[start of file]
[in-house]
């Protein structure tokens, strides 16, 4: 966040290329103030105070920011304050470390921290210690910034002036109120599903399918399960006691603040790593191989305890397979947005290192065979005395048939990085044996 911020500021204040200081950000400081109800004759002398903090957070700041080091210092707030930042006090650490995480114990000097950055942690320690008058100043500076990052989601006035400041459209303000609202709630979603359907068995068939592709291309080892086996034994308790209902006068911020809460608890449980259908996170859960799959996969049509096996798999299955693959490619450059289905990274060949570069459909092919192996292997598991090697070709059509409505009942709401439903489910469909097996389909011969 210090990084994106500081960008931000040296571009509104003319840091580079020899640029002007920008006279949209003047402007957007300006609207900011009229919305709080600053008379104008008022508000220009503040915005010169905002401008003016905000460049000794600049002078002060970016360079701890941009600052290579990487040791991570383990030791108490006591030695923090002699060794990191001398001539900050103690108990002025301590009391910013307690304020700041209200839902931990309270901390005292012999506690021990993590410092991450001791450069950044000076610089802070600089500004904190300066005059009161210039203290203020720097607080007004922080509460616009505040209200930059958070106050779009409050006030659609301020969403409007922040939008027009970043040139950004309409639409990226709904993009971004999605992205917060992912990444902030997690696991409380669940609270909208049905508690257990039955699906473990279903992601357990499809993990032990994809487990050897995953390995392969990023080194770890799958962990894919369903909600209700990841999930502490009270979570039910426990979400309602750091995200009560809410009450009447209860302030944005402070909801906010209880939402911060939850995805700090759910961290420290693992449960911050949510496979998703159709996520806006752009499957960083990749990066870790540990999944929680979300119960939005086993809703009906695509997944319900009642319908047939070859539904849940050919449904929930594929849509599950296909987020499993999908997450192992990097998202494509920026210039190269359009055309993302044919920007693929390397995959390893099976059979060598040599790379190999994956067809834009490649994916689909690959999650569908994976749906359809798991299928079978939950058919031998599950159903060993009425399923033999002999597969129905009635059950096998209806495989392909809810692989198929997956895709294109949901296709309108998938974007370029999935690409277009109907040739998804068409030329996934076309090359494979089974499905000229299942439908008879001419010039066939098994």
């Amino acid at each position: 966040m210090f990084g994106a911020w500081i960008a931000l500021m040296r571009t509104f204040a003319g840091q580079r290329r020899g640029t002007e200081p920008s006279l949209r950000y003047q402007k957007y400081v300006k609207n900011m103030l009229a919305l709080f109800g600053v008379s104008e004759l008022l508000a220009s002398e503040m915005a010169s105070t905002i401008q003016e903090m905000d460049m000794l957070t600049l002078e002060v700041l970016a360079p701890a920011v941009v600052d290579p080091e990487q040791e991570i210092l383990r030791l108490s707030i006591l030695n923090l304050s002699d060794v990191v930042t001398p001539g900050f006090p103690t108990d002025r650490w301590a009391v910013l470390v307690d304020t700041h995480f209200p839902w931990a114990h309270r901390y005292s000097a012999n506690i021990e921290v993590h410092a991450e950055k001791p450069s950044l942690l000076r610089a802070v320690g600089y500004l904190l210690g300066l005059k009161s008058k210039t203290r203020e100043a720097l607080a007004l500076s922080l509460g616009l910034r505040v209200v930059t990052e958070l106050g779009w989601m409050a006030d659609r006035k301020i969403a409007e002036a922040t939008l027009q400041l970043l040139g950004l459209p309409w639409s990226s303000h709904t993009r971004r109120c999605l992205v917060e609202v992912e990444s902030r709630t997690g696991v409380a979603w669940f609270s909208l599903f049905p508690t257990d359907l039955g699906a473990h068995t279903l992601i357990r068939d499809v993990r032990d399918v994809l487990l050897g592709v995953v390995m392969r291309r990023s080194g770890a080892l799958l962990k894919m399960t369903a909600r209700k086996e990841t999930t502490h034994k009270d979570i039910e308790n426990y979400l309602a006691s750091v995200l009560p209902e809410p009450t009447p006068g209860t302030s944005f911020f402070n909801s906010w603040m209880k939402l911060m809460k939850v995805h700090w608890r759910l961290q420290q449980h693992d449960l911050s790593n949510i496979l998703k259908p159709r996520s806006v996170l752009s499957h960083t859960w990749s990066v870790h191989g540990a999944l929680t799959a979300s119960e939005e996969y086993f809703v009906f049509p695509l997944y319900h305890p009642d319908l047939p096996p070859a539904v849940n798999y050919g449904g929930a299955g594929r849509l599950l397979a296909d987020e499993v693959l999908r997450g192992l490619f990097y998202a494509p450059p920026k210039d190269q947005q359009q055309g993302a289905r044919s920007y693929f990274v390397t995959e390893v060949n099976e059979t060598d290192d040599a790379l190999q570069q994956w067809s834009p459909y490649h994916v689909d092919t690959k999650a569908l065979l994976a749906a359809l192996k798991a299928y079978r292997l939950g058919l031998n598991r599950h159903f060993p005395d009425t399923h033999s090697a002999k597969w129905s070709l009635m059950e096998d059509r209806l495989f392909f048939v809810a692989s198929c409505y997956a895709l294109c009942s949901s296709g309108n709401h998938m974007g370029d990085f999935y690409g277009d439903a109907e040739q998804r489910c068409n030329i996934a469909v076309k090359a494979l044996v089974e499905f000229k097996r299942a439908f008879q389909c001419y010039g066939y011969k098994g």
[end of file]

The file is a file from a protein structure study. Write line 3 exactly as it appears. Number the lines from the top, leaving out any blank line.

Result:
């Amino acid at each position: 966040m210090f990084g994106a911020w500081i960008a931000l500021m040296r571009t509104f204040a003319g840091q580079r290329r020899g640029t002007e200081p920008s006279l949209r950000y003047q402007k957007y400081v300006k609207n900011m103030l009229a919305l709080f109800g600053v008379s104008e004759l008022l508000a220009s002398e503040m915005a010169s105070t905002i401008q003016e903090m905000d460049m000794l957070t600049l002078e002060v700041l970016a360079p701890a920011v941009v600052d290579p080091e990487q040791e991570i210092l383990r030791l108490s707030i006591l030695n923090l304050s002699d060794v990191v930042t001398p001539g900050f006090p103690t108990d002025r650490w301590a009391v910013l470390v307690d304020t700041h995480f209200p839902w931990a114990h309270r901390y005292s000097a012999n506690i021990e921290v993590h410092a991450e950055k001791p450069s950044l942690l000076r610089a802070v320690g600089y500004l904190l210690g300066l005059k009161s008058k210039t203290r203020e100043a720097l607080a007004l500076s922080l509460g616009l910034r505040v209200v930059t990052e958070l106050g779009w989601m409050a006030d659609r006035k301020i969403a409007e002036a922040t939008l027009q400041l970043l040139g950004l459209p309409w639409s990226s303000h709904t993009r971004r109120c999605l992205v917060e609202v992912e990444s902030r709630t997690g696991v409380a979603w669940f609270s909208l599903f049905p508690t257990d359907l039955g699906a473990h068995t279903l992601i357990r068939d499809v993990r032990d399918v994809l487990l050897g592709v995953v390995m392969r291309r990023s080194g770890a080892l799958l962990k894919m399960t369903a909600r209700k086996e990841t999930t502490h034994k009270d979570i039910e308790n426990y979400l309602a006691s750091v995200l009560p209902e809410p009450t009447p006068g209860t302030s944005f911020f402070n909801s906010w603040m209880k939402l911060m809460k939850v995805h700090w608890r759910l961290q420290q449980h693992d449960l911050s790593n949510i496979l998703k259908p159709r996520s806006v996170l752009s499957h960083t859960w990749s990066v870790h191989g540990a999944l929680t799959a979300s119960e939005e996969y086993f809703v009906f049509p695509l997944y319900h305890p009642d319908l047939p096996p070859a539904v849940n798999y050919g449904g929930a299955g594929r849509l599950l397979a296909d987020e499993v693959l999908r997450g192992l490619f990097y998202a494509p450059p920026k210039d190269q947005q359009q055309g993302a289905r044919s920007y693929f990274v390397t995959e390893v060949n099976e059979t060598d290192d040599a790379l190999q570069q994956w067809s834009p459909y490649h994916v689909d092919t690959k999650a569908l065979l994976a749906a359809l192996k798991a299928y079978r292997l939950g058919l031998n598991r599950h159903f060993p005395d009425t399923h033999s090697a002999k597969w129905s070709l009635m059950e096998d059509r209806l495989f392909f048939v809810a692989s198929c409505y997956a895709l294109c009942s949901s296709g309108n709401h998938m974007g370029d990085f999935y690409g277009d439903a109907e040739q998804r489910c068409n030329i996934a469909v076309k090359a494979l044996v089974e499905f000229k097996r299942a439908f008879q389909c001419y010039g066939y011969k098994g």